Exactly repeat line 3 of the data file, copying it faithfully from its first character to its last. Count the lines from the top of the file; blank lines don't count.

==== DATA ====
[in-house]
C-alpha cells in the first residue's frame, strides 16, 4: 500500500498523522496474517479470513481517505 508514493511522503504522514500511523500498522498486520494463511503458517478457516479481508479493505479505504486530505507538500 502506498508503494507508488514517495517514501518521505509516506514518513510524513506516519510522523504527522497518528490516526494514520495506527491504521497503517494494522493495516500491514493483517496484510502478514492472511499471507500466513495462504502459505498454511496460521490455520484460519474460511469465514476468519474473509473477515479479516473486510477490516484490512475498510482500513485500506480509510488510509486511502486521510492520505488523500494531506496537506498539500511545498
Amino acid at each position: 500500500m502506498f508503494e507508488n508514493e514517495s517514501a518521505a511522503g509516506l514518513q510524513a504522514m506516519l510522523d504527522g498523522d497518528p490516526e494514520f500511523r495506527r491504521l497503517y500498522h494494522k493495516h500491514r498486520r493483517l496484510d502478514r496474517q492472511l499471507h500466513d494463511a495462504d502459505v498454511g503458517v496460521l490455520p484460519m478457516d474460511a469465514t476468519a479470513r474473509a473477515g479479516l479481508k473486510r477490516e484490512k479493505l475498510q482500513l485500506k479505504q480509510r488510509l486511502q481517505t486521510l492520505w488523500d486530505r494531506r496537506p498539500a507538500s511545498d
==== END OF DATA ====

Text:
Amino acid at each position: 500500500m502506498f508503494e507508488n508514493e514517495s517514501a518521505a511522503g509516506l514518513q510524513a504522514m506516519l510522523d504527522g498523522d497518528p490516526e494514520f500511523r495506527r491504521l497503517y500498522h494494522k493495516h500491514r498486520r493483517l496484510d502478514r496474517q492472511l499471507h500466513d494463511a495462504d502459505v498454511g503458517v496460521l490455520p484460519m478457516d474460511a469465514t476468519a479470513r474473509a473477515g479479516l479481508k473486510r477490516e484490512k479493505l475498510q482500513l485500506k479505504q480509510r488510509l486511502q481517505t486521510l492520505w488523500d486530505r494531506r496537506p498539500a507538500s511545498d